Jarvis Jenkins won’t forget his first day as a Chief anytime soon. Rakeem Nunez-Roches is a big reason for that.
This was November 2016, shortly after the Chiefs signed Jenkins, a five-year veteran at that point who knew better than to assume he’d be welcomed by his fellow D-line teammates with open arms. Players are fighting for their careers and livelihoods, and sometimes, that leads to internal competition.
Yet, Jenkins has encountered none of that in Kansas City, and it wouldn’t take him long to drop his guard around his new brethren. Because during his first meeting with his new group of players on the Chiefs’ defensive line, he was sitting in the meeting room, watching them walk in when Nunez-Roches approached him.
“Yo, I’m Rakeem Nunez-Roches,” he said, with an enthusiastic demeanor. “They call me ‘Nacho.’”
Jenkins was impressed by Nunez-Roches’ spirit and wide grin, which was only reinforced by the max effort Jenkins soon after watched Nunez-Roches give on the practice field. That’s when Jenkins realized he was watching a special person.
“You can tell the guy loves football –– that really sets the tone for a D-line,” Jenkins said. “It’s a mentality. Everybody in the league can play, but you’ve got to have at least one guy that gives you a little bit of motivation. That’s one thing he brings to the team and that’s why he’s so valuable.”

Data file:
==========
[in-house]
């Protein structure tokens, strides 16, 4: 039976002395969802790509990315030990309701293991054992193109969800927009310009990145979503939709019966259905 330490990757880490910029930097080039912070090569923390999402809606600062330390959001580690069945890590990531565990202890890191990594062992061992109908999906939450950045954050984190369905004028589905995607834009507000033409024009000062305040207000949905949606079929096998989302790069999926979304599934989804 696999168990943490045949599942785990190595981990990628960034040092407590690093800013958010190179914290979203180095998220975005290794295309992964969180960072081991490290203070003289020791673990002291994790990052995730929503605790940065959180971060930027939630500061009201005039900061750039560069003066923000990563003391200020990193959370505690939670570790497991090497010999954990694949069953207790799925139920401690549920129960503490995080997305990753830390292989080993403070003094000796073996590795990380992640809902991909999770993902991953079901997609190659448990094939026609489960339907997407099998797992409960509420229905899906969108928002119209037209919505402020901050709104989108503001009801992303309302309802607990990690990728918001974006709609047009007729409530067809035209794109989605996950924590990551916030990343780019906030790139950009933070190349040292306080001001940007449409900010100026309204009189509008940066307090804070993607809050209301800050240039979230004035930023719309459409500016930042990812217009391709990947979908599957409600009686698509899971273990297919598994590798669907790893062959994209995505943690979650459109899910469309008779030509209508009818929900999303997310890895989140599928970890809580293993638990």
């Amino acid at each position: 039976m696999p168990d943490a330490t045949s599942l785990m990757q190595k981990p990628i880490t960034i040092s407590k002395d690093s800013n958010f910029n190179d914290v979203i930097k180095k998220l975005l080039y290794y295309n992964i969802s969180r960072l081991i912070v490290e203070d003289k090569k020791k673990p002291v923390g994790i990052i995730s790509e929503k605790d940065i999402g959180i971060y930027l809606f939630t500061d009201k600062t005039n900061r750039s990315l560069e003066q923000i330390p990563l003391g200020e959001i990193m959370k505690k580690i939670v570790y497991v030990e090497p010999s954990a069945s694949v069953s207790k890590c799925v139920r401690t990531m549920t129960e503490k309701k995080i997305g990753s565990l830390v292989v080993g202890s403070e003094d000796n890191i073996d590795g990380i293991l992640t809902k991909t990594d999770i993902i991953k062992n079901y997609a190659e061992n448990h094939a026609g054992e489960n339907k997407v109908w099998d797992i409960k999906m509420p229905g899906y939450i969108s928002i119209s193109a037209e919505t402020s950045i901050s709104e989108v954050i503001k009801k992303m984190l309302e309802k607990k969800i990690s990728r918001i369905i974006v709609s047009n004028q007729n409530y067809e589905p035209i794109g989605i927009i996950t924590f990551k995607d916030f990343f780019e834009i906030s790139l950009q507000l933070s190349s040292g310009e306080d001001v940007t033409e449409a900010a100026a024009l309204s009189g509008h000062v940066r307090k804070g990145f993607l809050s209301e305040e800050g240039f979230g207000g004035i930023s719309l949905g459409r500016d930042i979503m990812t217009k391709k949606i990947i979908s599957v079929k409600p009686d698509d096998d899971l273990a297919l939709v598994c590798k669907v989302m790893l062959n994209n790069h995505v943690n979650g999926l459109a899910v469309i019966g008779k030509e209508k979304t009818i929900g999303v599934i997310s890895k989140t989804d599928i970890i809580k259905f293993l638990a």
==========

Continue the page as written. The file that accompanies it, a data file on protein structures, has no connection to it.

After recording 23 tackles and a sack in 282 defensive snaps a year ago, Nunez-Roches, 24, has earned more work this season. He has logged 345 defensive snaps with two games to go and started the last two games –– both victories –– ahead of Chris Jones.
Chances are, you’ve noticed whenever Nunez-Roches has made most of his 23 tackles this season, too. Because whenever he does, an avalanche of a celebration typically follows, where it’s him pumping his fist, viciously nodding his head, pounding his chest or sometimes all three.
To say Nunez-Roches is beloved by his teammates and coaches for his genuine enthusiasm is an understatement.
“Gotta love him, man,” defensive coordinator Bob Sutton said. “Day to day, he’s like that.”
“He just understands his role and how big of an impact his energy has on his team,” defensive lineman Bennie Logan said. “He just brings it everyday, and I think that gets a lot of people going.”
Even Chiefs coach Andy Reid –– who mostly limits player praise to “he did a good job” –– couldn’t help diving into the details of what makes Nunez-Roches special.
“He’s one of those guys that comes to work every day and he has one speed,” Reid said. “He does it in practice, he does it in the games. So he’s a great example, I think, to everybody on our team.”
Largely, Reid said, because Nunez-Roches –– a third-year pro –– had to show no shortage of internal grit by even haven gotten this far. Early in the 2016 season, with the Chiefs facing a dearth of offensive linemen due to injuries, the club cut him to create a roster spot.
The move left a lasting imprint on Nunez-Roches, a sixth-round pick in 2015.
“Any athlete, when your sport is taken away and you go from a day where every minute and every hour is accounted for to having a day you don’t have nothing to do, it’s different, it’s weird,” Nunez-Roches said. “You have all this free time and you’re like ‘What am I supposed to be doing?’ That’s when the mental part kicks in. It’s very hard.”